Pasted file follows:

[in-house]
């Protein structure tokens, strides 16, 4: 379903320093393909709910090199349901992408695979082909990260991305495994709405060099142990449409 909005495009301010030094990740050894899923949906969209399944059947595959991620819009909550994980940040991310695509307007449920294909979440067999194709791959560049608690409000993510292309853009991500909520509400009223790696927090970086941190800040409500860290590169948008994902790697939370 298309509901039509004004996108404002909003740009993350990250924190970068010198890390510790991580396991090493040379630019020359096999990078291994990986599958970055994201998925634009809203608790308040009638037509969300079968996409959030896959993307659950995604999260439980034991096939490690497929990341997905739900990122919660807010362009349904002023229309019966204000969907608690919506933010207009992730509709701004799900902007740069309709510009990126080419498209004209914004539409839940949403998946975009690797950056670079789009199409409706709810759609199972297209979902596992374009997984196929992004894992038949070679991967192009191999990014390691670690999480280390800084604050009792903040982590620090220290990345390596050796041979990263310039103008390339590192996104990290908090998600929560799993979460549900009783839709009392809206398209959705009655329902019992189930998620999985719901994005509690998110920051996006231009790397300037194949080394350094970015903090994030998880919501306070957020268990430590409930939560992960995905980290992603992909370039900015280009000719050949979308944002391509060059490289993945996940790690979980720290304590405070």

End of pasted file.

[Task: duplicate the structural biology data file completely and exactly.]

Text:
[in-house]
């Protein structure tokens, strides 16, 4: 379903320093393909709910090199349901992408695979082909990260991305495994709405060099142990449409 909005495009301010030094990740050894899923949906969209399944059947595959991620819009909550994980940040991310695509307007449920294909979440067999194709791959560049608690409000993510292309853009991500909520509400009223790696927090970086941190800040409500860290590169948008994902790697939370 298309509901039509004004996108404002909003740009993350990250924190970068010198890390510790991580396991090493040379630019020359096999990078291994990986599958970055994201998925634009809203608790308040009638037509969300079968996409959030896959993307659950995604999260439980034991096939490690497929990341997905739900990122919660807010362009349904002023229309019966204000969907608690919506933010207009992730509709701004799900902007740069309709510009990126080419498209004209914004539409839940949403998946975009690797950056670079789009199409409706709810759609199972297209979902596992374009997984196929992004894992038949070679991967192009191999990014390691670690999480280390800084604050009792903040982590620090220290990345390596050796041979990263310039103008390339590192996104990290908090998600929560799993979460549900009783839709009392809206398209959705009655329902019992189930998620999985719901994005509690998110920051996006231009790397300037194949080394350094970015903090994030998880919501306070957020268990430590409930939560992960995905980290992603992909370039900015280009000719050949979308944002391509060059490289993945996940790690979980720290304590405070």